04 NYOCMigrations
National Youth Orchestra of Canada; Jonathan Darlington
Independent NYOC2018CD (nyoc.org)

Richard Strauss commented at least once on how unusually polyphonic (many-voiced) his musical brain was. Indeed, in preparing Strauss’ extraordinary work Ein Heldenleben (A Hero’s Life) the 2018 National Youth Orchestra of Canada’s nearly 100 advanced musical brains have been suitably challenged! Expertly conducted by Jonathan Darlington, the tone poem’s long-range progression through myriad orchestral details is engrossing. Part way through the third of the composition’s six sections I realized that the performers were on a heroic path of their own with this confident performance. So, kudos to last summer’s conductor, faculty and young instrumentalists who brought this excellent recording, plus an ensuing performance tour of Germany and Scotland, to fruition.

Four works by accomplished Canadian composers follow on the disc. Evoking the natural world, Moontides by the well-recognized John Estacio is about to be connected to a forthcoming film about lunar tides. From the beginning, sweeping and brilliant orchestral colours and textures create a mysterious mood within the tonal, harmonic framework. Nature also is suggested in River Memory, a 2018 NYOC commission from emerging composer Alison Yun-Fei Jiang that is likewise imaginatively orchestrated with metamorphoses of timbre and expert percussion scoring. Here the pitch basis includes long pedal notes and intervallic patterns rather than chords. The NYOC program traditionally includes choral singing; brief and effective a cappella choruses Lead Us Home (by Matthew Emery) and Terre-Neuve (by Marie-Claire Saindon) round off this remarkable disc.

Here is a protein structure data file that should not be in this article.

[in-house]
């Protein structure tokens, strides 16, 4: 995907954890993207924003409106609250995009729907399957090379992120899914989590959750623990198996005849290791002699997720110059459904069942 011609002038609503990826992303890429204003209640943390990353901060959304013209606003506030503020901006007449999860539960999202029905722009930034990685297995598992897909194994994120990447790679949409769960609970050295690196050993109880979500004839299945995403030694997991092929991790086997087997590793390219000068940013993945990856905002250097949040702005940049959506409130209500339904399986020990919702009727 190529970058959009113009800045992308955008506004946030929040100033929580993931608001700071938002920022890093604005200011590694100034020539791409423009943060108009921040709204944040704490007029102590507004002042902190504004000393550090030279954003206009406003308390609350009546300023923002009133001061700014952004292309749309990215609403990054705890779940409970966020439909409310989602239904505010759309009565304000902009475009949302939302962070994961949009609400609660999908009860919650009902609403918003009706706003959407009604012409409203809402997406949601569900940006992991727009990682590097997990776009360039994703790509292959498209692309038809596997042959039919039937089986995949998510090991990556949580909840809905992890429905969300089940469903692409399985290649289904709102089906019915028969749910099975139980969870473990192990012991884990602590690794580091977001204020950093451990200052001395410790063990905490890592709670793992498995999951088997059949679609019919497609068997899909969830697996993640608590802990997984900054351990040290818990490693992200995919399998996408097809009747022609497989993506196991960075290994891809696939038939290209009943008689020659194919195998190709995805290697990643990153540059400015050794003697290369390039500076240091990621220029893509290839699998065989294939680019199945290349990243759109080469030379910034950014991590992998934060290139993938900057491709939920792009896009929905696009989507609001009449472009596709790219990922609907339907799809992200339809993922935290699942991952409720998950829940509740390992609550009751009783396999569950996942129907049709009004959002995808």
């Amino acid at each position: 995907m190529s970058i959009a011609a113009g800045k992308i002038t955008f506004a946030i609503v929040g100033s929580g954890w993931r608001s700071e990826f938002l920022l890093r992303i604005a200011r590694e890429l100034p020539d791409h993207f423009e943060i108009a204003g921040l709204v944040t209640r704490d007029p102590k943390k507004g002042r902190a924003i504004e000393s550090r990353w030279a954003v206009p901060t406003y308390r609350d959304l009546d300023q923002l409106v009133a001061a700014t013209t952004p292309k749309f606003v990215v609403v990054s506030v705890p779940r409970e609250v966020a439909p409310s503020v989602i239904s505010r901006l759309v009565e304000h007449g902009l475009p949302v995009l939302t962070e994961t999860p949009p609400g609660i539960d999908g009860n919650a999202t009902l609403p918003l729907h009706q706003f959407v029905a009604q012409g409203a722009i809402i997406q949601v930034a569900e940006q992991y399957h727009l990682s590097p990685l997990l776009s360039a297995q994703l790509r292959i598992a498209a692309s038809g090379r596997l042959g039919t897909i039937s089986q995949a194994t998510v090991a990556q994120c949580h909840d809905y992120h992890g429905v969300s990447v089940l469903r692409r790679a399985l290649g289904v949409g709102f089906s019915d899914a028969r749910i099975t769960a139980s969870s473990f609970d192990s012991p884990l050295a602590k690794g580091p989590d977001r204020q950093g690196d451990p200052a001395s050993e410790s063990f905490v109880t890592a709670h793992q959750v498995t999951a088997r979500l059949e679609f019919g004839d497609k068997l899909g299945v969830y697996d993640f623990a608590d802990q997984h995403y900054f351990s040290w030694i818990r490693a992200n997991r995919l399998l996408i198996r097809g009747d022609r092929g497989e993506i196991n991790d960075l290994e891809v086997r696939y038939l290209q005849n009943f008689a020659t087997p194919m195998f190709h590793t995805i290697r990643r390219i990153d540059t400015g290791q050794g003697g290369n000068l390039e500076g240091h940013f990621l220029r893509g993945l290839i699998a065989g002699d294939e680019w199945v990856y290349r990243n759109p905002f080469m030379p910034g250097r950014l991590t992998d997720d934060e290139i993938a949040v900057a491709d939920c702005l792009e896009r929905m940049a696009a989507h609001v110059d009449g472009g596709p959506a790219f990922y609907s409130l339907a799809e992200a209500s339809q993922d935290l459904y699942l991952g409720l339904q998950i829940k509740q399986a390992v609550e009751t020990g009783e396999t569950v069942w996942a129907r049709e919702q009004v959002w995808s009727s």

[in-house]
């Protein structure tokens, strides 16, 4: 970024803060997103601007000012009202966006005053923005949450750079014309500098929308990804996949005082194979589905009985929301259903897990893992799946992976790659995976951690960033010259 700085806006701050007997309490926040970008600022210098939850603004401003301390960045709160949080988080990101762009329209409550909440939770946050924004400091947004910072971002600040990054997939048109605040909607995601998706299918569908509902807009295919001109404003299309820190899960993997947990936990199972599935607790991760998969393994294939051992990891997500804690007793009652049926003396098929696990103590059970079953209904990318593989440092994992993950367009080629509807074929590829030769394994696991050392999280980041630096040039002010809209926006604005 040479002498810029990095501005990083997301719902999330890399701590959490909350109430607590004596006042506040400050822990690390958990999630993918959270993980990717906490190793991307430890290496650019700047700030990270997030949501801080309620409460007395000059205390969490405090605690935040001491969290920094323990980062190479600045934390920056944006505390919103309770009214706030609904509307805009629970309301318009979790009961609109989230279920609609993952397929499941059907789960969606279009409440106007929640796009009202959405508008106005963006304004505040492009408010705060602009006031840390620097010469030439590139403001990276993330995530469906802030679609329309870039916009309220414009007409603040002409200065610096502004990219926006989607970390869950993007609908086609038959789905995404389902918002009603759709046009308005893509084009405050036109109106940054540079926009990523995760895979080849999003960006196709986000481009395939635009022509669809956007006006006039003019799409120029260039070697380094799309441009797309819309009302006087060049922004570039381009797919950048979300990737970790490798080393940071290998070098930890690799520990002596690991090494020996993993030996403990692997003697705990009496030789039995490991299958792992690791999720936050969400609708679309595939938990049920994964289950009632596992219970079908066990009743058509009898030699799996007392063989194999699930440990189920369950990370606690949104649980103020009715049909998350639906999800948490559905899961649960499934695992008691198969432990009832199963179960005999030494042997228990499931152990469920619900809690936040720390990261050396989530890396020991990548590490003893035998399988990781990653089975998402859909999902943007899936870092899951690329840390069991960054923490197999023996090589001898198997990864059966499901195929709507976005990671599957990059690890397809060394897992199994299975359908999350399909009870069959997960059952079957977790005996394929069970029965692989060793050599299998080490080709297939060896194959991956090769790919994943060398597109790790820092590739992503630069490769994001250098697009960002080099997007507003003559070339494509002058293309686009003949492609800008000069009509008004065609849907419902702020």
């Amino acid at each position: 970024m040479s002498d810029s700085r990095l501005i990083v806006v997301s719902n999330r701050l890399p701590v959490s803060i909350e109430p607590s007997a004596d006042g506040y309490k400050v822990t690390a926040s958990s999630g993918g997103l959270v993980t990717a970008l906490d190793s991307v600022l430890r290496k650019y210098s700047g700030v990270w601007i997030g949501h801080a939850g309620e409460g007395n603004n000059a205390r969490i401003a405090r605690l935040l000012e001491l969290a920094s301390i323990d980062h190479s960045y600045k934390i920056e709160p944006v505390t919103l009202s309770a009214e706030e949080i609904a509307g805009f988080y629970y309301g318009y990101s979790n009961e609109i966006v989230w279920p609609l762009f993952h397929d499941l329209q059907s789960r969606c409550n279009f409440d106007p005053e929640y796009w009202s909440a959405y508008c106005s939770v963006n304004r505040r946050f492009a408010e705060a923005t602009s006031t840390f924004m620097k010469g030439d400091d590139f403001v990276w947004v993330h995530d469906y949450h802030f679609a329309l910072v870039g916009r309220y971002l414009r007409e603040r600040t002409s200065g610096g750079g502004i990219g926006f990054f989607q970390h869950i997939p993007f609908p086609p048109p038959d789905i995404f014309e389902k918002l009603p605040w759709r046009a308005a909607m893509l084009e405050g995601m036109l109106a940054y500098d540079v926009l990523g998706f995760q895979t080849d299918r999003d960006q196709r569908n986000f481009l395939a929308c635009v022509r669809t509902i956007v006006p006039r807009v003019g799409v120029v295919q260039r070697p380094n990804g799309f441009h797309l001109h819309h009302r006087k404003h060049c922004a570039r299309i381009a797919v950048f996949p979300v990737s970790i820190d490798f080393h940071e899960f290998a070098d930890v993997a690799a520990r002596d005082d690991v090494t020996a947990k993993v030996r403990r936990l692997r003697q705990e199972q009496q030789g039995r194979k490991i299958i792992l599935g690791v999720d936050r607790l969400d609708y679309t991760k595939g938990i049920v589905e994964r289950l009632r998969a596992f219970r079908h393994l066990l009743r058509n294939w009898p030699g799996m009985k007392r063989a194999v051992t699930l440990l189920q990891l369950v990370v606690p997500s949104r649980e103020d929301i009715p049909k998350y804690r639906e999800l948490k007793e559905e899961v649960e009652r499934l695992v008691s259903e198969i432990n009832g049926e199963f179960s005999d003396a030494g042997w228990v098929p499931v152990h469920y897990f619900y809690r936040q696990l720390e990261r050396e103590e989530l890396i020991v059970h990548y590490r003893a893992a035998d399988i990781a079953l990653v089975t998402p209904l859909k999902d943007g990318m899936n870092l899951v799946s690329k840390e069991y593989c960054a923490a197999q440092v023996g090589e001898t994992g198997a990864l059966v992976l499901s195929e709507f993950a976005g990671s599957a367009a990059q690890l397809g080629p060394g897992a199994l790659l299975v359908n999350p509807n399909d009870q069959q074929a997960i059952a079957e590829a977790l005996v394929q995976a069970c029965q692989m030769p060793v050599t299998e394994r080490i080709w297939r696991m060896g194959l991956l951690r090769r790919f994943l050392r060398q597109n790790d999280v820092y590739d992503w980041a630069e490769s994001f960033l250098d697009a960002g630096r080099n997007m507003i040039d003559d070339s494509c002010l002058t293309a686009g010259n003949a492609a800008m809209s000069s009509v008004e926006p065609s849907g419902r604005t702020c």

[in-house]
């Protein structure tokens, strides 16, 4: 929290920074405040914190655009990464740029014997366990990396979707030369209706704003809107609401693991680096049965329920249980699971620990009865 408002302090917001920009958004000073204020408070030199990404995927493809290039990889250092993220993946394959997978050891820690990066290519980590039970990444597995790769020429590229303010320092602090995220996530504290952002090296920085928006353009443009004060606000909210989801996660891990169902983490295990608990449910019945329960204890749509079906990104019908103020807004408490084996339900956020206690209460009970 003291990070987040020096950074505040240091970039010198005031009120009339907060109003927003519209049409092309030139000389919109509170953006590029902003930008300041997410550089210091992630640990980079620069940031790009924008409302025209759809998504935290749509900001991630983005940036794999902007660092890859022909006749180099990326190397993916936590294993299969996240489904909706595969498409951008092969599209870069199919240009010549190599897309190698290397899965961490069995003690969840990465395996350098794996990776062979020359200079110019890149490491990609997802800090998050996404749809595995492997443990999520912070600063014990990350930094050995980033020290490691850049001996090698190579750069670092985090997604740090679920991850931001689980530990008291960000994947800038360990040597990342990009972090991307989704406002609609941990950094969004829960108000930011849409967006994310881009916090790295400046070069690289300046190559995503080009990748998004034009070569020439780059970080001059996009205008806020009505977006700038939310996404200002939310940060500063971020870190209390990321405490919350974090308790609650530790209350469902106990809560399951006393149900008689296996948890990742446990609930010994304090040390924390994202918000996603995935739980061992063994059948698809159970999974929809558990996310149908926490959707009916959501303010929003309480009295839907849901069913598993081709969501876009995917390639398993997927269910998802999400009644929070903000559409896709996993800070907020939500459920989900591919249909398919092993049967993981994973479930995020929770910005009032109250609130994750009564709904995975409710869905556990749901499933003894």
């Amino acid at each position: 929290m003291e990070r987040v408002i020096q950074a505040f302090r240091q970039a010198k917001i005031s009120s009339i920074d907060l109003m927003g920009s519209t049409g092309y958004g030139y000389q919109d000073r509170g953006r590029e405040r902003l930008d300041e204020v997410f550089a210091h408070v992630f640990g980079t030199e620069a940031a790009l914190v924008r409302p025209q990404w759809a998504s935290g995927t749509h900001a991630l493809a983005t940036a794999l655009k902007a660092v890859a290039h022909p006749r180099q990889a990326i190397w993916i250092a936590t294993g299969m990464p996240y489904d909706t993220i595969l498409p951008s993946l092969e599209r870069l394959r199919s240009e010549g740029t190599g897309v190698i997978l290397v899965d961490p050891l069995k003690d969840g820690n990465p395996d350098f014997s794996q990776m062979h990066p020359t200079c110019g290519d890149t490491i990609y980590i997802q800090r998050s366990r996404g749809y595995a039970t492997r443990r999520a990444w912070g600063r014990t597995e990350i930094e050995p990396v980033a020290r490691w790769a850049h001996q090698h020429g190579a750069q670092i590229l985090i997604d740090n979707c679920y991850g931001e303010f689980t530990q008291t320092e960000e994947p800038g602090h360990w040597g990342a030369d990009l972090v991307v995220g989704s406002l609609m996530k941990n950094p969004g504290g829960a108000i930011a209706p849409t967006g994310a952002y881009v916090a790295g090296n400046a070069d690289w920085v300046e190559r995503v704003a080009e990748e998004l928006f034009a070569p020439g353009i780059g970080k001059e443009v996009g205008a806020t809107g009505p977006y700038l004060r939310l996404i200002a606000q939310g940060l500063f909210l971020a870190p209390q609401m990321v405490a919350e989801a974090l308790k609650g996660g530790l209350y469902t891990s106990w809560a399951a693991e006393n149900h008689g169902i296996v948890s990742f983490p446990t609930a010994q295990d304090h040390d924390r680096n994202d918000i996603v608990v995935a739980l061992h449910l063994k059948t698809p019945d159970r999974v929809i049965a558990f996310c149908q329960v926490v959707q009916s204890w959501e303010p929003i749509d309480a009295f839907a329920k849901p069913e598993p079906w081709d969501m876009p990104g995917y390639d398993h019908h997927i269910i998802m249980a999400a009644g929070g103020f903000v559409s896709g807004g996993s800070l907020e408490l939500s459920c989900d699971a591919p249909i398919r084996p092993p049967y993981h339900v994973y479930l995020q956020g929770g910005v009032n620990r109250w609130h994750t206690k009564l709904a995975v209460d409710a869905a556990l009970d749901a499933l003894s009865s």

01 ClarkeEnglish cellist Natalie Clein and Norwegian pianist Christian Ihle Hadland are quite superb on a new CD of Sonatas by Rebecca Clarke and Frank Bridge (Hyperion CDA68253; hyperion-records.co.uk/dc.asp?dc=D_CDA68253).

Clarke’s Viola Sonata – here in the alternate cello version – is a sweeping, passionate work completed in 1919, and seems to benefit from the added depth the cello brings. And what inspired playing it draws from Clein! Bridge’s two-movement Cello Sonata in D Minor is also from the Great War period. Begun in 1913, it was finished in 1917, the second movement reflecting the darker times and the composer’s deep dismay at the course of world events. Three brief pre-war pieces precede the sonata: the Serenade (1903); Spring Song (1912); and the Scherzo (1901-03) that was rediscovered in 1970.

Besides the obvious English connection there is another link with Ralph Vaughan Williams here, his Six Studies in English Folk Song having been written in 1926 for cellist May Mukle, Rebecca Clarke’s longtime chamber music partner. They provide a lovely end to an outstanding disc.

02 Hopcker BrahmsThe German violinist Sabrina-Vivian Höpcker is the brilliant soloist in Brahms Hungarian Dances, a recital of all 21 pieces originally written for piano four hands and heard here in the arrangements by Joseph Joachim; Fabio Bidini is a perfect collaborator (Delos DE 3558; delosmusic.com/recording/brahms-hungarian-dances).